There are a lot of ideas in this direction. The World Health Assembly is coming up this month. One of the things suggested by the independent panel and WHO is that the new ‘pandemic treaty’ should have strong provisions for enforcement compliance, transparency and accountability. But the world powers will have to get behind it,” he said.

Is the US funding secret research at Wuhan lab?

According to Prof Gostin, the United States National Institutes of Health (NIH) gave a grant to the Eco Health Alliance to study the genetic composition of Coronaviruses in bats. That was a very worthwhile study to fund and it was conducted partially at the Wuhan institute.

“But Dr Fauci’s organisation (NIAID) did not fund any research to enhance the capabilities of the virus or to make it more transmissible or pathogenic. These claims are false. The grant was for legitimate purposes. We should not follow conspiracy theories,” he said.

Hopeful of consensus on IP waiver on vaccines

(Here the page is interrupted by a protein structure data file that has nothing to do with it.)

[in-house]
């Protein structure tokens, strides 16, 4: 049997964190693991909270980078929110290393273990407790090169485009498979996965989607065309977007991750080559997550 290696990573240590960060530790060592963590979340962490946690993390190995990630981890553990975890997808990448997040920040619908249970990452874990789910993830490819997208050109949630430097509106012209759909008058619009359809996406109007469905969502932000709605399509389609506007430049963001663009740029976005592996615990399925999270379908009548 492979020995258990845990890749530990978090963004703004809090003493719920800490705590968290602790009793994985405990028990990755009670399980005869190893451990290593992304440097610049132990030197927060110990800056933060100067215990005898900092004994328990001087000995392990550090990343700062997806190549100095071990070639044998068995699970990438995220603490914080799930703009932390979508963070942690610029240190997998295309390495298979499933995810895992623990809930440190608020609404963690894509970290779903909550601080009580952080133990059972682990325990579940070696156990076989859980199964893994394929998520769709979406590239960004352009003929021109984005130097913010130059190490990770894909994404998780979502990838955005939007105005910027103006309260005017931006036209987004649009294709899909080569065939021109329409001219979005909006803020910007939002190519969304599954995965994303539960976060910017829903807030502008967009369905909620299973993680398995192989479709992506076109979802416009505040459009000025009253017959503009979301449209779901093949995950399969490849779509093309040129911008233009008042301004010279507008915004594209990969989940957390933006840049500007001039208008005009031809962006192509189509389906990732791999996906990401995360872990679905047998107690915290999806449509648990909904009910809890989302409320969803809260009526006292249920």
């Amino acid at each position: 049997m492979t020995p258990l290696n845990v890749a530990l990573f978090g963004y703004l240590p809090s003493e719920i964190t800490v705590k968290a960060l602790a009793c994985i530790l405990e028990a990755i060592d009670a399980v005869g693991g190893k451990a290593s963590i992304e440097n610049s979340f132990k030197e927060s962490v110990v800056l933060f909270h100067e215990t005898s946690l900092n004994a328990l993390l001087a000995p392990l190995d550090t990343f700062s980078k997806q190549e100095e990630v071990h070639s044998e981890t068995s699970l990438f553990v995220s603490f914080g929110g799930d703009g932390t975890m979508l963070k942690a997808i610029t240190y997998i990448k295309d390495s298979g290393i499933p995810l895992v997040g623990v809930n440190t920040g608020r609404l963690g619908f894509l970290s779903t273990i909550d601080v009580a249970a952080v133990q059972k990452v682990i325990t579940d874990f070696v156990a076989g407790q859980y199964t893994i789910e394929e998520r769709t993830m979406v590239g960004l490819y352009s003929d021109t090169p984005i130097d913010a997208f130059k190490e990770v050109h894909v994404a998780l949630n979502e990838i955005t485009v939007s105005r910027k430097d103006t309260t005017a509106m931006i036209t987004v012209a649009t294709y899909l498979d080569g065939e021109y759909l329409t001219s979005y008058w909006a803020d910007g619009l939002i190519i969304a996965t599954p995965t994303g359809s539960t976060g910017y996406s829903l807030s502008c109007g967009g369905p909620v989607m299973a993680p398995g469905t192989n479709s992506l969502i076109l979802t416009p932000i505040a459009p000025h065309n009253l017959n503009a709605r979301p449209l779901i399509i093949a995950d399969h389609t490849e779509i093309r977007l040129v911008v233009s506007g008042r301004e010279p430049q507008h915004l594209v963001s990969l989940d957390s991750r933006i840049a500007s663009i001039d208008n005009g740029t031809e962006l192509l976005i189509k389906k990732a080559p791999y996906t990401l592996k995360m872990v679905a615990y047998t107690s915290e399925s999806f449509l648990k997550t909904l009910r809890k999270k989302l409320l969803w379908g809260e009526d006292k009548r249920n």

As US President Joe Biden gave his nod to temporarily waive off IP rights for vaccines, Gostin said there is a long time until WTO clears the waiver as it still faces opposition from the EU. In the meantime, the expert said, the countries need to transfer technology and provide manufacturing capacity to vaccine companies in India.

“India has gone through a horrible tragedy and the world needs to support the country with vaccines, with diagnostic kits, oxygen tanks and a whole range of medical resources urgently. India and South Africa together have put in a proposal to the WTO to temporarily waive IP rights for vaccines, diagnostics and treatments. I support that waiver and their proposal and so are 100 other countries. Recently Biden said he would too support waiver for the vaccines. That is a huge sea change for the US. I never thought of a day when a US President would waive off IP rights against the implacable objectives of the pharmaceuticals industry."

"Now it will take a lot of time for the WTO to ensure that it comes to fruition as there is still opposition from European countries. There is a long time before the vaccine waiver is imposed. But we do not have time. We have to do more than an IP waiver. We need to transfer technology and increase manufacturing capacity for vaccine companies. We need to provide raw materials to these manufacturers like Serum in India to ramp up global supply. This is a global health emergency. We need to do something big and bold,” said Gostin.